1982 Ten Best Movies

fanny3If I hadn’t seen the full 312-minute version of Fanny and Alexander, my #1 and #2 for 1982 might have been flipped, but the Criterion DVD set was the convincer here. Bergman’s epic memory-film is amazing for its blend of exactly-remembered realistic detail and its slightly fantastical sense of fairy tale come to life. The longer cut goes more deeply into the world of theater, but its single most vital “new” scene involves Fanny and Alexander with their father at night, as he gives the childen an entire lifetime’s worth of education about storytelling magic by spinning an impromptu piece of fiction about a single chair.

The runner-up is also largely about children: E.T., which has so much wonder and delight in it that people often don’t realize how rigorously, scrupulously directed it is. Spielberg had a big summer in ’82: Poltergeist also came out, directed by Tobe Hooper but largely credited to Spielberg even at the time. Those movies were big for me at the time (Fanny wouldn’t be out in the U.S. until ’83) but I was also in thrall to the tactile urgency of Robert Towne’s first film as director, Personal Best, a hugely unusual story involving that sure-fire Hollywood box-office formula, lesbian track stars who are denied the Olympics because of the 1980 boycott. It’s a tender, cheerfully randy, even-handed film. Love the pop-music soundtrack, too. Patrice Donnelly, a real-life athlete, owns the movie in the way only a screen natural can.

The time-space continuum keeps messing with movie-memory; just as F&A is in the personal memory bank for ’83, so 1982 includes fond memories of The Road Warrior, one of the movies of the summer. But IMDb reveals it was released in 1981 in Australia, so damn.

The ten best of 1982:

1. Fanny and Alexander (Ingmar Bergman)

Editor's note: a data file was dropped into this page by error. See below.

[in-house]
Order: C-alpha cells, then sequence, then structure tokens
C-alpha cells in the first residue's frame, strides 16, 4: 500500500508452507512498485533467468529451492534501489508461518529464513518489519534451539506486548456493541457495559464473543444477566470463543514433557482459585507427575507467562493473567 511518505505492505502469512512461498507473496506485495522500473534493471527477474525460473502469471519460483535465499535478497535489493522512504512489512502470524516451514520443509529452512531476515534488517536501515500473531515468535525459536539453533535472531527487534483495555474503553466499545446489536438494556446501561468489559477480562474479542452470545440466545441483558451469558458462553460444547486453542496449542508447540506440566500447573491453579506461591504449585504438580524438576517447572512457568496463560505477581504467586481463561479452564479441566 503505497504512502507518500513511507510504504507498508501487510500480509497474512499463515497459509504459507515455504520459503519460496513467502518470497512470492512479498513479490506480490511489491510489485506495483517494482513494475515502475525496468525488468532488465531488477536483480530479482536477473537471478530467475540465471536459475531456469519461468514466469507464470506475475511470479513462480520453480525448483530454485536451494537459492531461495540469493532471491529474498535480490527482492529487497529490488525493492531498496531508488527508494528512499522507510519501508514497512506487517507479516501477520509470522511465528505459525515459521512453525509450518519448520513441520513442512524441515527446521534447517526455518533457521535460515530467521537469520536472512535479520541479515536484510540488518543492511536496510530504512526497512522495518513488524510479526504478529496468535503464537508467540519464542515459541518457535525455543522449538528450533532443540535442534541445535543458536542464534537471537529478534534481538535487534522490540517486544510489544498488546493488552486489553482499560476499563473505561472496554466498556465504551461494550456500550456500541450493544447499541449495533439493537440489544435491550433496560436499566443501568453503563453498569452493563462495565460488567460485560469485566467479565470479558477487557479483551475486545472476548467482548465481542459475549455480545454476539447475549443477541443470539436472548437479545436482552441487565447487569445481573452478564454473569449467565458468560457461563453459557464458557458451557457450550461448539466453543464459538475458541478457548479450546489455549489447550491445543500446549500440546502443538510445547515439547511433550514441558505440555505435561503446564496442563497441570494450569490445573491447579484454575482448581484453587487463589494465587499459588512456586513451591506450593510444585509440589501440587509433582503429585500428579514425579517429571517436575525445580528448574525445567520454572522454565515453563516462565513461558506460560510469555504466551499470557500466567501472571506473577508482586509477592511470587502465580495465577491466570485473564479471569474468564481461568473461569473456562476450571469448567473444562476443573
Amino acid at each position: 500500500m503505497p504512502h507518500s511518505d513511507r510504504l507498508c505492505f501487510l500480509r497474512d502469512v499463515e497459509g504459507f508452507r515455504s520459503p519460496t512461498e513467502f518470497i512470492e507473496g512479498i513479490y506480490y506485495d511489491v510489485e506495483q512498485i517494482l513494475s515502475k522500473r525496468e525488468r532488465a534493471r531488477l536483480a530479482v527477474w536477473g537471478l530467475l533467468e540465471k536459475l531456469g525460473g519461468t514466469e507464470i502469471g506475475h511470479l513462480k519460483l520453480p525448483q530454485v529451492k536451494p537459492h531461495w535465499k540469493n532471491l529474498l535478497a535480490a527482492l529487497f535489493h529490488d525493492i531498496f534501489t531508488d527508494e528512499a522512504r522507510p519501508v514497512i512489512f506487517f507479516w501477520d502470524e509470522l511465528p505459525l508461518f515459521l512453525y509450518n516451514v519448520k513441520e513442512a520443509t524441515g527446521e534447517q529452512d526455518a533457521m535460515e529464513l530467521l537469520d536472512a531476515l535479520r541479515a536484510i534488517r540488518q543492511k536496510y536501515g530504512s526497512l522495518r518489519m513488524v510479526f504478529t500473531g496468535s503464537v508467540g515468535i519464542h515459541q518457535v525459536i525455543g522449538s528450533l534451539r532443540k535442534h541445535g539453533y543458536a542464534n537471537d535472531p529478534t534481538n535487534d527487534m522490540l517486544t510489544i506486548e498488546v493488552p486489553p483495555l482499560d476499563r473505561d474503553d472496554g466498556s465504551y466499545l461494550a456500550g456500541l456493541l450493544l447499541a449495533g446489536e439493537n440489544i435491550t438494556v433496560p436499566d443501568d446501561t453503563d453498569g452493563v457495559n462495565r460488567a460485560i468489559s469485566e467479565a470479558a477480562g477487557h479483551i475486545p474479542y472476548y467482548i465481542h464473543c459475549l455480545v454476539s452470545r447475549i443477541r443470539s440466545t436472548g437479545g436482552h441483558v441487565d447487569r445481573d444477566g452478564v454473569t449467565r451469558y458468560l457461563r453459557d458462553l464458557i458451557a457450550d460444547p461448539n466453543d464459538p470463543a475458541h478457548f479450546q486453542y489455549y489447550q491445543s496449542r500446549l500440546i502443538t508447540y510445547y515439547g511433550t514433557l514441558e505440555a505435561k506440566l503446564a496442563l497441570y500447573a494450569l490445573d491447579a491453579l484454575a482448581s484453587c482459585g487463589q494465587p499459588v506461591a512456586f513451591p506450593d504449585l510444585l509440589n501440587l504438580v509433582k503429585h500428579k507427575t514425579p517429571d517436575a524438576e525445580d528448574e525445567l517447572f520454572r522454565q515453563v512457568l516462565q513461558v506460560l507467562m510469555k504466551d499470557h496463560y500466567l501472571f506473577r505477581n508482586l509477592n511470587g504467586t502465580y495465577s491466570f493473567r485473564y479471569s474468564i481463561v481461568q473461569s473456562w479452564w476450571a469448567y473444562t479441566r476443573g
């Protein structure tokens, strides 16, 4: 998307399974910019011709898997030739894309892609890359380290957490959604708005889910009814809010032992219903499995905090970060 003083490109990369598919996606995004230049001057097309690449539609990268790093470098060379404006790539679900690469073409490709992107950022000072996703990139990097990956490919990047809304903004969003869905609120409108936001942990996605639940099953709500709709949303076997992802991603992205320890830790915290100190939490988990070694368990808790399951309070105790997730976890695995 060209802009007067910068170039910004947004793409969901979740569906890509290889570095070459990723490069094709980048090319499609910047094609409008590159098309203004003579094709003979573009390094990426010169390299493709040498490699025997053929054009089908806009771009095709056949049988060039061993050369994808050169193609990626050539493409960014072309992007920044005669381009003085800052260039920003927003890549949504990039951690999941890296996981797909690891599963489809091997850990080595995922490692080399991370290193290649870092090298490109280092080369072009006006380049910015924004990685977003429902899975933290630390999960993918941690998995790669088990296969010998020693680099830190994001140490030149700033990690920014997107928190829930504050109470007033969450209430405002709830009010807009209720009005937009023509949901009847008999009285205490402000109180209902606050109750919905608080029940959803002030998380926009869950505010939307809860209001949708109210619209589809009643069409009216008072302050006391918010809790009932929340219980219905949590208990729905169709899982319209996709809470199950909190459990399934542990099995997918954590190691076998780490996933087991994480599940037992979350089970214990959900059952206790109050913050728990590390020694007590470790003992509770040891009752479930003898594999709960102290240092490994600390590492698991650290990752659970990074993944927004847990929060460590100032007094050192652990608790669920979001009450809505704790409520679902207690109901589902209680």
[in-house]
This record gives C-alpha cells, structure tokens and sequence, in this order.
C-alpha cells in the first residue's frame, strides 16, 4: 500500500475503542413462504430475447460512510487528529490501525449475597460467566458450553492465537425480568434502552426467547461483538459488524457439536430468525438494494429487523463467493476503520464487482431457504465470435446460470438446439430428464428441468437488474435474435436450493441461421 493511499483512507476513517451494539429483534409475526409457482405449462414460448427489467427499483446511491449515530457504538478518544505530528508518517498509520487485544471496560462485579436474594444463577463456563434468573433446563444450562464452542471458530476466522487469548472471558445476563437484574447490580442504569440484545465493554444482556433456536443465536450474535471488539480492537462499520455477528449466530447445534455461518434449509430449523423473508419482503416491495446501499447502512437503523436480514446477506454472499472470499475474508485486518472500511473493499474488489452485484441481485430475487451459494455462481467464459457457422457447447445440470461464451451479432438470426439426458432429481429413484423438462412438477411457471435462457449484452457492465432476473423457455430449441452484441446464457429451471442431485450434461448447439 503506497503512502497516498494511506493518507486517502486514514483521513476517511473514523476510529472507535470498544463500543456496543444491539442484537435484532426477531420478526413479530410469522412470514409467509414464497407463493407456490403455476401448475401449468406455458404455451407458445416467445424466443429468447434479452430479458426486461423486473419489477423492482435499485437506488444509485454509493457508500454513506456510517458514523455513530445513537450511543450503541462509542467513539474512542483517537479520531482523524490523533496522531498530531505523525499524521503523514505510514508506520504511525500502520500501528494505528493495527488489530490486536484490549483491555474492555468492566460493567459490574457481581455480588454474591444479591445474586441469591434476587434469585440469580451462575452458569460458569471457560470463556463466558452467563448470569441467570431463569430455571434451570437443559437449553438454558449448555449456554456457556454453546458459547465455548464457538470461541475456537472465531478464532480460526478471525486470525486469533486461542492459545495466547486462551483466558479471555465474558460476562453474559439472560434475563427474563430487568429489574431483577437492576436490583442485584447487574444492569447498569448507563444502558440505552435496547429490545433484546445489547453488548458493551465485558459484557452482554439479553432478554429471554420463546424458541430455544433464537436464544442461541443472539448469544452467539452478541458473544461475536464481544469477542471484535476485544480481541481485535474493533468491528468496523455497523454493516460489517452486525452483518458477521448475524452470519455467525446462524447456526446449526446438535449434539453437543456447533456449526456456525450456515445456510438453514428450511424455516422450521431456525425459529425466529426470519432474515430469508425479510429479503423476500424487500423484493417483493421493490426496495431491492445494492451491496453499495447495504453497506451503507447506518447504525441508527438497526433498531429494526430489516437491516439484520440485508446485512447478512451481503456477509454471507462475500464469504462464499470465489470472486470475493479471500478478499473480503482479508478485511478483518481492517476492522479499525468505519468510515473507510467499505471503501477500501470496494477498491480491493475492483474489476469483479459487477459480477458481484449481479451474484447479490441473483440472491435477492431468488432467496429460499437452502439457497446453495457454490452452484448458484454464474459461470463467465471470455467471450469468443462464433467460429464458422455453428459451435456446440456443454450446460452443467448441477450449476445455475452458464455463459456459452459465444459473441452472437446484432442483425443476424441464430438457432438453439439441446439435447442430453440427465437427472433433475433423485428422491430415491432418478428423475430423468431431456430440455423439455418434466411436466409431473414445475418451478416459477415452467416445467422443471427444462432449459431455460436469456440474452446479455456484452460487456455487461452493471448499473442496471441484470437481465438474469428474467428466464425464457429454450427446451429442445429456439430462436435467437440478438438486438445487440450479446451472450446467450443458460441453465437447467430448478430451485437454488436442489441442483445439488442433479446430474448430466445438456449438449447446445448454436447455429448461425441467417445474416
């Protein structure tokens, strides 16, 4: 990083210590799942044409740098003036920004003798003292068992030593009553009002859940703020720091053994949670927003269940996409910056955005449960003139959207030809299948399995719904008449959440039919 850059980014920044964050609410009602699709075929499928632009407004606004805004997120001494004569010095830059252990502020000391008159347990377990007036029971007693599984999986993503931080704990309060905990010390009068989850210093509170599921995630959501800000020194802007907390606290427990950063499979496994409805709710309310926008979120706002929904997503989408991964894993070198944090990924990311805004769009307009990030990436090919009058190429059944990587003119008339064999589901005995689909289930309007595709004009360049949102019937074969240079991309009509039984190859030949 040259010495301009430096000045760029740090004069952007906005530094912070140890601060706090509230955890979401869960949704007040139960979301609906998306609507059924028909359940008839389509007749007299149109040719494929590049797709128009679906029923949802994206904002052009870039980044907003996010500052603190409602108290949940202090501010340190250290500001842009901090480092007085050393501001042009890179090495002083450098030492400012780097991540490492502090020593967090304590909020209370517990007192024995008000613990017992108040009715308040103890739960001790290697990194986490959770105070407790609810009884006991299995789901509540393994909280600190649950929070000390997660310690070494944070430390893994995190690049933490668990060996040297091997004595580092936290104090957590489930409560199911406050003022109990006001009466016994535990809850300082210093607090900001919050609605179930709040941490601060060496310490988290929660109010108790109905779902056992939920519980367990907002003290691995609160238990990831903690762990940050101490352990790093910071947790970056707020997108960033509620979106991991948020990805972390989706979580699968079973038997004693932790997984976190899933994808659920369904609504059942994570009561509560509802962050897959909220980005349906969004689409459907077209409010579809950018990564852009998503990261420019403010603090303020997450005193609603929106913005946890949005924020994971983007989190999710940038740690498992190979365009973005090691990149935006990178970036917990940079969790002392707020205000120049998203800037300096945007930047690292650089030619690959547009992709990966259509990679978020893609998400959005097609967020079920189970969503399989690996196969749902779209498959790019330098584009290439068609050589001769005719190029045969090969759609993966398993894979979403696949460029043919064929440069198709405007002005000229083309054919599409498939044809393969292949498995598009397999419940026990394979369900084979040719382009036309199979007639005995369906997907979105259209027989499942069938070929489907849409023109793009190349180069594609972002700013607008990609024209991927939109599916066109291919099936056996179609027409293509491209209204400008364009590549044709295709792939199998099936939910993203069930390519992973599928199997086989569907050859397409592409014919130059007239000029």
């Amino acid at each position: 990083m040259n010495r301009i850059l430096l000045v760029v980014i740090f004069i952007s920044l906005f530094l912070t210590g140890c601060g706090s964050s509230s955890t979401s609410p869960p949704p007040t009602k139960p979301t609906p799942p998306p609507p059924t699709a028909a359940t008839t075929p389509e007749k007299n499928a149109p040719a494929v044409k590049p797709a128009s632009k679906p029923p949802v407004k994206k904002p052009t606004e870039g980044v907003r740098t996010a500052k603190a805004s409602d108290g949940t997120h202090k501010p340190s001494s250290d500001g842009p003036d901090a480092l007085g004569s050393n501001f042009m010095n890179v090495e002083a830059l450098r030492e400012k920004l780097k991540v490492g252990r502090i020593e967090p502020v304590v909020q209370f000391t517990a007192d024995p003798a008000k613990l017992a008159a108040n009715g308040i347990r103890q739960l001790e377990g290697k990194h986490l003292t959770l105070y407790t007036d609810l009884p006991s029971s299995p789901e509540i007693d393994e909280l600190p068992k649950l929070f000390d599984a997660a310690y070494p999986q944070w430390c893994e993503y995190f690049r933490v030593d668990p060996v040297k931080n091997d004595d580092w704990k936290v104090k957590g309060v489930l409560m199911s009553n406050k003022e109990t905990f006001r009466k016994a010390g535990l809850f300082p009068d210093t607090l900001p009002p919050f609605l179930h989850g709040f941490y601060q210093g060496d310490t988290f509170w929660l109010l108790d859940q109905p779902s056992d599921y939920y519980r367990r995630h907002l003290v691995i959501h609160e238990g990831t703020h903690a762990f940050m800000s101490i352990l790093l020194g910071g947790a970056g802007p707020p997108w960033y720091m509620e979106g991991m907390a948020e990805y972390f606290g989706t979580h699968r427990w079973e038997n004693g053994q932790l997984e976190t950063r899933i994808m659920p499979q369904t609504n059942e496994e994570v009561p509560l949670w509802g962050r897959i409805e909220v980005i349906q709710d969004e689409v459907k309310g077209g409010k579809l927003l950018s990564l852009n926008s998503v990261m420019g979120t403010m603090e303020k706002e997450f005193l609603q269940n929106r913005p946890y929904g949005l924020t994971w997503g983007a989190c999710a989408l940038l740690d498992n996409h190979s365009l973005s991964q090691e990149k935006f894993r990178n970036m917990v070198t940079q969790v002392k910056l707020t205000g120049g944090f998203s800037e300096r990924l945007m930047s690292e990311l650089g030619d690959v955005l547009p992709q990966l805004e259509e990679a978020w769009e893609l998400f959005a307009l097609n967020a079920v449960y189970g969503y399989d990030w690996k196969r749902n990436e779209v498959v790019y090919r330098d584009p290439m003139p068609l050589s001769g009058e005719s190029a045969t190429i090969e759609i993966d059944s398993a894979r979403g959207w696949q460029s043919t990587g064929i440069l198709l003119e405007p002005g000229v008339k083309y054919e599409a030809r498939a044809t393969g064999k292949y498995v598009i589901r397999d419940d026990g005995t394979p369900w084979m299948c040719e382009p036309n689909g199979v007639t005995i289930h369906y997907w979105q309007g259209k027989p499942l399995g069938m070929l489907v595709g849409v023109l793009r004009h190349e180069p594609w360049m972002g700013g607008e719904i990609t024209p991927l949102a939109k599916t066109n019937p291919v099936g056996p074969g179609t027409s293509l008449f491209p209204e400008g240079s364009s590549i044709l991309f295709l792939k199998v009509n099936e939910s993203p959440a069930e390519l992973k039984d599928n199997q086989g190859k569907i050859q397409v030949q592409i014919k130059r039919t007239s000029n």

2. E.T. – The Extra-Terrestrial (Steven Spielberg)

3. Le Beau Mariage (Eric Rohmer)

4. Moonlighting (Jerzy Skolimowski)

5. Personal Best (Robert Towne)

6. Gregory’s Girl (Bill Forsyth)

7. Poltergeist (Tobe Hooper)

8. Diner (Barry Levinson)

9. Victor/Victoria (Blake Edwards)

10. The Draughtsman’s Contract (Peter Greenaway)

Le Beau Mariage is “just another Rohmer,” except that it’s very quietly one of his best, with the ability to devastate in a single moment of forgetfulness. And Moonlighting is a classic that not enough people know about, very Polish despite being in English, with a terrific Jeremy Irons performance.

Missing in action: Blade Runner, a movie I never bought. I know it ‘s influential, and the power of the art direction and Rutger Hauer’s big speech are undeniable, but it’s muddle-headed. Someday Carpenter’s The Thing will climb up on the top ten, but I haven’t seen it in a while and never got over my initial disappointment. Some really good mainstream pictures that year: The World According to Garp, The Verdict, Tootsie, Star Trek II. Fassbinder ended his career with a couple of movies (Veronika Voss, Querelle) that indicated exhaustion, however interesting they were. Underrated: Jan Troell’s Flight of the Eagle, a really fine arctic-exploration saga. That year’s Oscar-winner was Gandhi. And, of course, there was Summer Lovers.

My Amazon editorial review of the Criterion F&A here.

Next week: 1962.

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